In the middle of a work project at a global corporate consulting firm, Katherine Switz was gripped with a debilitating bout of anxiety. Her body froze, her heart raced, her chest tightened, and her mind went blank, which made it nearly impossible for her to concentrate on a computer screen and do her work.

The anxiety lasted three months, likely related to her bipolar disorder. During that time, she felt unable to ask for help from her employers or co-workers, afraid that her poor performance would get her fired or passed over for promotion.

“I didn’t know how to ask for help. I didn’t know what to do,” said Switz, 48, who was working as an associate business consultant in Washington, D.C., when the episode occurred.

At work, an admission of a psychotic disorder might elicit judgment, fear and avoidance among co-workers. And even if such illnesses are not talked about much, 1 in 5 adults in the U.S. have a mental health disorder, and 1 in 22 adults live with a serious mental illness, such as schizophrenia, major depression or bipolar disorder, according to the National Institute of Mental Health.

The Americans With Disabilities Act of 1990 prohibits discrimination against people with disabilities, which includes certain mental health conditions, and requires employers to provide reasonable accommodations to help them get their jobs done. Some employers also offer mental health support for employees through employee assistance programs, known as EAPs, which provide services such as short-term counseling and referrals to treatment for substance use.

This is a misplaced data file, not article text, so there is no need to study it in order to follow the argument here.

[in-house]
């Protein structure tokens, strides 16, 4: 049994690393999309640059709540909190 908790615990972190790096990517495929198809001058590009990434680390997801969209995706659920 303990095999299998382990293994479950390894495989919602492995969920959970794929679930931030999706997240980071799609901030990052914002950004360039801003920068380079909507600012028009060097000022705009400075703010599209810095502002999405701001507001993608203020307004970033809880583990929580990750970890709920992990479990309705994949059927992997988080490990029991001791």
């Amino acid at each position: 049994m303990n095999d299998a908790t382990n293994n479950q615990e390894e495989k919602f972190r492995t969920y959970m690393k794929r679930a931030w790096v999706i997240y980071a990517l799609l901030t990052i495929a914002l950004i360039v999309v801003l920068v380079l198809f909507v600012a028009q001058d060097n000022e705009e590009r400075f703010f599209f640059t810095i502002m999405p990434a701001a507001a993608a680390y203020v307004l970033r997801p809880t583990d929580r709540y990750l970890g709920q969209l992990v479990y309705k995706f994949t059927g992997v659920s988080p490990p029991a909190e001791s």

Even with those federal protections and existing employer programs, some employees can be reluctant to ask for help at work. An estimated 8 in 10 workers with a mental health condition don’t get treatment because of the shame and stigma associated with it, according to the National Alliance on Mental Illness.

As a result, the pressure is growing on employers to adopt better strategies for dealing with mental health.

Some companies provide health coaches, mental health awareness training for managers and peer support groups in the workplace, hoping to build an atmosphere of understanding, so people feel comfortable talking about their conditions and asking for help. Some even have on-site meditation services and wellness centers to help employees access mental health resources, such as free counseling sessions, financial counseling and mobile apps that teach stress-management techniques.

San Francisco-based Levi Strauss & Co. has recently given employees access to counseling immediately after emergencies at work. And some companies are creating online mental health awareness courses for all employees that will highlight what it is like to live with a mental illness.

Another way companies have been working to support employees is by pressuring their insurers to offer a more robust array of mental health benefits.

“Employers can often feel that they’re at the mercy of health plans. But employers have the power of the pocketbook,” said Angela Kimball, acting CEO of the National Alliance on Mental Illness. “They have an enormous ability to change the market by simply demanding better.”

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Content from Kaiser Health News was used in this piece